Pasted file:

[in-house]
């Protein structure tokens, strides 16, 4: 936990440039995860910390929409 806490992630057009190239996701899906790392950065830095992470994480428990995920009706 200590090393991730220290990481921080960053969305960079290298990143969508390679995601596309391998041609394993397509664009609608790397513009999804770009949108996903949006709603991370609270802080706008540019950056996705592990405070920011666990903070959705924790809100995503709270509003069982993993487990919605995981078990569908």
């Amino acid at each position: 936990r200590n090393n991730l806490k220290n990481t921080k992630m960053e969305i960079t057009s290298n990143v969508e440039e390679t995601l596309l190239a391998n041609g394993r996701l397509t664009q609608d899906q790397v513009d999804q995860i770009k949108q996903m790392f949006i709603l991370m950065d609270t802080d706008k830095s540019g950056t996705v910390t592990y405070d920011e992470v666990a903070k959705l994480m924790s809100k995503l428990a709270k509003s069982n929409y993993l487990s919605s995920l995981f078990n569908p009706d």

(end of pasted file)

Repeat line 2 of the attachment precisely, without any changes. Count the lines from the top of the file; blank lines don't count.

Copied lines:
């Protein structure tokens, strides 16, 4: 936990440039995860910390929409 806490992630057009190239996701899906790392950065830095992470994480428990995920009706 200590090393991730220290990481921080960053969305960079290298990143969508390679995601596309391998041609394993397509664009609608790397513009999804770009949108996903949006709603991370609270802080706008540019950056996705592990405070920011666990903070959705924790809100995503709270509003069982993993487990919605995981078990569908």